Florida Bar Staff Opinion 30310 – It is Unethical for Defense Counsel to Request indemnification/hold harmless regarding MSP Executed by Plaintiff CounselPosted date in Liens, Medicare, Medicare Secondary Payer Act, Medicare Set Asides, MSP Compliance
The Florida Bar issued Staff Opinion 30310 on 4/1/2011. In the opinion, the Florida Bar addressed “whether an attorney representing a plaintiff in a personal injury matter under a contingency fee agreement may personally sign a settlement release containing a hold harmless and indemnification agreement in favor of the opposing party which would obligate the plaintiffs attorney to indemnify and hold harmless the defendant for any future liability under the Medicare Secondary Payor Act.” The opinion was sought by a Florida Justice Association member and Tampa Bay plaintiff personal injury attorney. With my help, the plaintiff attorney compiled all of the ethics opinions from across the country addressing this particular issue. Relying upon the ethical opinions from across the country, the Florida Bar found it was a violation of the Rules Regulating the Florida Bar for defense counsel to request plaintiff counsel to indemnify and hold harmless the defendant for any future liability under the Medicare Secondary Payor Act (MSPA).
The opinion is unique in that it addresses not only Medicare Conditional Payments but also Medicare Set Aside requirements because of the way the request was fashioned by the requesting plaintiff attorney. As far as I am aware, this is the first ethics opinion in the United States to address the indemnification/hold harmless issue for Medicare Set Asides. The Florida Bar determined requesting indemnification/hold harmless executed by plaintiff counsel was a violation of the Rules Regulating the Florida Bar based upon Rule 4-1.8(e). Rule 4-1.8(e) provides:
(e) Financial Assistance to Client. A lawyer shall not provide financial assistance to a client in connection with pending or contemplated litigation, except that:
(1) a lawyer may advance court costs and expenses of litigation, the repayment of which may be contingent on the outcome of the matter; and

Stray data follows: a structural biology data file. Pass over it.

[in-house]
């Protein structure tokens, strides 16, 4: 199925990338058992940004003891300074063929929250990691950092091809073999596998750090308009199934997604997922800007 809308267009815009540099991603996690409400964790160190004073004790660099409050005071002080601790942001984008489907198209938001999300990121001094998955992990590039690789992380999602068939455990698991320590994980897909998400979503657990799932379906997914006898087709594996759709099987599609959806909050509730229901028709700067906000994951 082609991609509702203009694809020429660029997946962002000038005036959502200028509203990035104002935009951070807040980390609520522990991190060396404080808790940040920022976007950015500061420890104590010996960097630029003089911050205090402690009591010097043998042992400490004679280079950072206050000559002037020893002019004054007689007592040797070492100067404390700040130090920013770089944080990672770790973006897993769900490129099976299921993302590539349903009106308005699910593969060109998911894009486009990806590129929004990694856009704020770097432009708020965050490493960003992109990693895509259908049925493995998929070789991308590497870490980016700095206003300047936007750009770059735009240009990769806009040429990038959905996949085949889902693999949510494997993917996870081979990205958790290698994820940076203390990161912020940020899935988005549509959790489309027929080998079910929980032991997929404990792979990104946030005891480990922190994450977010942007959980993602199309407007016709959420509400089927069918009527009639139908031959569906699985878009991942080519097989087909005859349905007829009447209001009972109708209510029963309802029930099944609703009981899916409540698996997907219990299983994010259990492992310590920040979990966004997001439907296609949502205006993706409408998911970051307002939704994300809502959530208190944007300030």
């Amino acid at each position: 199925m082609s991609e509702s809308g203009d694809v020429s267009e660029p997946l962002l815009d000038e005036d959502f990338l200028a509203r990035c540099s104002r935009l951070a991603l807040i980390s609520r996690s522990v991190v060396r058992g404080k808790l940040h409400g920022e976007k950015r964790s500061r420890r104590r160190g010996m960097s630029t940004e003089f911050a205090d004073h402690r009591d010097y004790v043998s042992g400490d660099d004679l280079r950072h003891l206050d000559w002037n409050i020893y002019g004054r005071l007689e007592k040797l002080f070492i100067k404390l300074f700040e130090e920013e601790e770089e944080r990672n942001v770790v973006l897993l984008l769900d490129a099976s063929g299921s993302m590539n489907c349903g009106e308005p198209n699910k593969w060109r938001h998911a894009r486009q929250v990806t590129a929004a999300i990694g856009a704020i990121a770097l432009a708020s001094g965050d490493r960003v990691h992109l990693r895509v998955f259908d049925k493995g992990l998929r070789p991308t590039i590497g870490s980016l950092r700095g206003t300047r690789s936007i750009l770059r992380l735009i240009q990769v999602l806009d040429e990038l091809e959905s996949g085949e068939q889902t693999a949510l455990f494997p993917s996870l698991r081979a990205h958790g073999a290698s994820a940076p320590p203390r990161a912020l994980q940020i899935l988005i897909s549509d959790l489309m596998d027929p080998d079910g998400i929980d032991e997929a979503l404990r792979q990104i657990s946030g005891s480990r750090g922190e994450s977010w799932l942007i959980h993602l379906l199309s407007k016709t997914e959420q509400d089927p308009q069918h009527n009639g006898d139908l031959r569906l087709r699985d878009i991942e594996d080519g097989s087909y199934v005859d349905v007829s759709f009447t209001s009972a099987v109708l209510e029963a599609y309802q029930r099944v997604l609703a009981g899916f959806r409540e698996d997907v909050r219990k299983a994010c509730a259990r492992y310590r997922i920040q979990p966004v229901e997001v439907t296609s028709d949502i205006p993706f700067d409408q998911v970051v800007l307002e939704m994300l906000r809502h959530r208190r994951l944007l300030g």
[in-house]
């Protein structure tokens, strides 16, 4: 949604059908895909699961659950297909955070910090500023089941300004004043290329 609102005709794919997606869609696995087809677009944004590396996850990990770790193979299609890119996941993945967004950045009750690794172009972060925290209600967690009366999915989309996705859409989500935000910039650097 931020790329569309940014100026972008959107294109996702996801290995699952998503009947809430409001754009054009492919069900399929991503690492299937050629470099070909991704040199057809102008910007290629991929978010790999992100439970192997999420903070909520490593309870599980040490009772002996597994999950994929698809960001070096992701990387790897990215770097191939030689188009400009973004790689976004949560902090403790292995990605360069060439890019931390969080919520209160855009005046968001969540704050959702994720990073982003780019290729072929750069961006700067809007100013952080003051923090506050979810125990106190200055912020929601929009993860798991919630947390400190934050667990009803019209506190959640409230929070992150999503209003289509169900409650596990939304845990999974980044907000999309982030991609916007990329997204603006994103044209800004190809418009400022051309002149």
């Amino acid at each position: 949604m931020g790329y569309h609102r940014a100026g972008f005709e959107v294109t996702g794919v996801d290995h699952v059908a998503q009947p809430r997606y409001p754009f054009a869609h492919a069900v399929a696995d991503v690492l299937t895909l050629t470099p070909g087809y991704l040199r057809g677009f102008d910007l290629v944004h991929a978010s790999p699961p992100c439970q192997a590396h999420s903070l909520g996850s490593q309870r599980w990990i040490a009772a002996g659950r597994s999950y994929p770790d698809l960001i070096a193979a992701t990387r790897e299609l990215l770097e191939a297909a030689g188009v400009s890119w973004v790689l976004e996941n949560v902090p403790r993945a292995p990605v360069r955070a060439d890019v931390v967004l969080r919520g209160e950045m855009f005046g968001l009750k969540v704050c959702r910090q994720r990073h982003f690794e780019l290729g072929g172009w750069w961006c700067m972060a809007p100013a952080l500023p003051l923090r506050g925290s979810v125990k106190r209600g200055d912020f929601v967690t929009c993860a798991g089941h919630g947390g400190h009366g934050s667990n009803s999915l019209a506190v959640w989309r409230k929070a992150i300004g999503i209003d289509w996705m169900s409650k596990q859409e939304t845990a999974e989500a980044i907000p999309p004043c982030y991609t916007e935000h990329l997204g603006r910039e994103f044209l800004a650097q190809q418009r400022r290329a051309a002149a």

(2) a lawyer representing an indigent client may pay court costs and expenses of litigation on behalf of the client.
Because an agreement by plaintiff counsel to indemnify/hold harmless the defendant for any violation of the MSPA would be providing financial assistance to a client, it is a violation to do so. The agreement to indemnify/hold harmless is not advancing court costs or expenses of litigation which are the only approved methods of providing financial assistance to a client under 4-1.8(e). In addition, the Florida Bar found that executing an indemnification/hold harmless agreement would result in a conflict of interest between plaintiff counsel and the client under Rule 4-1.7(a)(2). This is so “[b}ecause t creates a substantial risk that the representation of the client would be materially limited by the lawyer’s personal interest in not having to pay the client’s debts.”
The opinion went on to conclude that “a lawyer should generally avoid becoming a party to a client’s settlement agreement unless the agreement addresses the lawyer’s release of a claim for attorneys’ fees.” Finally, the Florida Bar opinion indicated that it is improper for defense counsel to request that a plaintiff lawyer enter into an indemnification/hold harmless agreement regarding MSP compliance. “Such a proposal could violate Rule 4-8.4(a) which states that a lawyer shall not ‘violate or attempt to violate the Rules of Professional Conduct, knowingly assist or induce another to do so, or do so through the acts of another’.”
The opinion concludes with the statement that “a lawyer should not agree to personally indemnify an opposing party. Such an agreement violates Rules 4-1.8(e) and 4-1.7(a)(2).” “Furthermore, a lawyer should not ask or require that another attorney enter into an agreement to personally indemnify an opposing party. Such conduct would violate Rule 4-8.4(a).”